Wednesday, October 26, 2011: 10:30 AM
Columbus Hall C-F (Hyatt Regency Chicago)
(ESP) Applied Health Economics, Services, and Policy Research

Jared A. Leff, MS1, Ashley A. Eggman, MS1, Louise F. Haynes, MSW2, Beverly E. Holmes, MSW3, Jeffrey E. Korte, PhD4, Lauren Gooden, MPH5, Daniel J. Feaster, PhD5, Lisa R. Metsch, PhD5, Grant N. Colfax, PhD6 and Bruce R. Schackman, PhD1, (1)Weill Cornell Medical College, New York, NY, (2)Medical University of South Carolina, Charleston, SC, (3)Lexington Richland Alcohol and Drug Abuse Council, Columbia, SC, (4)Medical University of South Carolina, Columbia, SC, (5)Miller School of Medicine, Miami, FL, (6)San Francisco Department of Public Health, San Francisco, CA

Purpose: Micro-costing is often conducted to determine incremental costs of an intervention for cost-effectiveness analysis, but may not be consistent with budgetary costs used for implementation. We describe these differences using a case study of implementation of rapid HIV testing and counseling in a substance abuse treatment program following a clinical trial.

Method: During the clinical trial, we used micro-costing methods to determine the cost of HIV testing in substance abuse treatment programs to conduct a cost-effectiveness analysis. Time and materials were from study records (including start and stop times for time conducting on-site testing and counseling) and site interviews; labor costs assume full capacity and were valued at local labor rates; and overhead was calculated from site financial records and applied as a percentage of labor costs. Costs include counselor and other labor, rapid HIV test and materials, supervision, quality control, and overhead. After the trial, one site implemented on-site rapid HIV testing with risk-reduction counseling in its detoxification program for 30 weeks. We compared projected costs in 2009 US dollars of implementation at this site based on micro-costing to budgetary costs reported by the site.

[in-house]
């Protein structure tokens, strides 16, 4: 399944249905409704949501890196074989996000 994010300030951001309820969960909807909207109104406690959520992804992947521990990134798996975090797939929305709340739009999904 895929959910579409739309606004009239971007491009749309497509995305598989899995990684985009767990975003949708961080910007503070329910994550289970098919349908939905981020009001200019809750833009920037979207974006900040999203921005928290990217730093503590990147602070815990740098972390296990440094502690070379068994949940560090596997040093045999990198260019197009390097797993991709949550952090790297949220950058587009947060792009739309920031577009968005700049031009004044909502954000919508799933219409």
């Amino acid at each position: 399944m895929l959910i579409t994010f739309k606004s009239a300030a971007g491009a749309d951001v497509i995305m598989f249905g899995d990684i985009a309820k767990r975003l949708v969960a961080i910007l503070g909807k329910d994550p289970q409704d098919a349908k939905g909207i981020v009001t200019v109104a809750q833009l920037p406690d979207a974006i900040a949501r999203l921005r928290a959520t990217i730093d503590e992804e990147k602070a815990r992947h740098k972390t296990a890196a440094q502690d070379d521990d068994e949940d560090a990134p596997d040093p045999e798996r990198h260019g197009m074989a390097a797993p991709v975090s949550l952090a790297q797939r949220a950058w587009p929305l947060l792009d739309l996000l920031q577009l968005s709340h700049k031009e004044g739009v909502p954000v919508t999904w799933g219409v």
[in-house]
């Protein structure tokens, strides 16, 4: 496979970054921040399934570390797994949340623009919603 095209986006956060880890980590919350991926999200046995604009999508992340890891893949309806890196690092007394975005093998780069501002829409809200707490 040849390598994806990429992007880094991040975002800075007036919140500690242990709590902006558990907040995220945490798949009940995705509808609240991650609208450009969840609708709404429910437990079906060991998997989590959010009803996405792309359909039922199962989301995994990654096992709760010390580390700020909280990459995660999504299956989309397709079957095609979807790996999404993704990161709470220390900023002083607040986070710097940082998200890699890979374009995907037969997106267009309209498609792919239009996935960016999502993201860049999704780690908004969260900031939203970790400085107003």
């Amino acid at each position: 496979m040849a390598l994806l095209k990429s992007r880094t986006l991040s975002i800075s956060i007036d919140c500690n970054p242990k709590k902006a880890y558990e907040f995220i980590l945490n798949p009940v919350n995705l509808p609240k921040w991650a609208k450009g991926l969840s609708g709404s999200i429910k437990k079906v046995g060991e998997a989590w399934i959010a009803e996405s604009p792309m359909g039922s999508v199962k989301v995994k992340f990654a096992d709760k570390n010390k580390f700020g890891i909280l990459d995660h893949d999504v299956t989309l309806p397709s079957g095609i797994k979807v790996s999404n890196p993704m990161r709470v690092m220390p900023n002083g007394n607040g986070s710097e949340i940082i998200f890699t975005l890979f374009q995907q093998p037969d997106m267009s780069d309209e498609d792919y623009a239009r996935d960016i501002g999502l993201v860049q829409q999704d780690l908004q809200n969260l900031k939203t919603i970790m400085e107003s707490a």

Result: The site administered 184 rapid HIV tests during the implementation period. Projected total costs for this period using micro-costing were $13,900 versus $20,300 budgetary costs. Labor costs based on micro-costing were $5,500 (245 hours) versus $16,700 (784 hours) budgeted for staff assigned to implementation. Overhead based on micro-costing was $5,500 versus $3,500 budgeted. Costs of tests and counseling supplies were estimated at $2,200 using micro-costing, whereas in the implementation the tests and supplies were provided from public health sources without cost to the site. Quality assurance costs using micro-costing were $700 but these costs were not separately budgeted in the implementation.

Conclusion: Cost estimates developed for cost-effectiveness analysis using micro-costing should not be indiscriminately applied when planning for implementation. Micro-costing may underestimate some costs (e.g. by assuming full capacity labor utilization) and overestimate others (e.g. by not considering donated materials and services). Micro-costing, however, may also identify cost categories not fully covered by implementation budgets (e.g. overhead and quality assurance).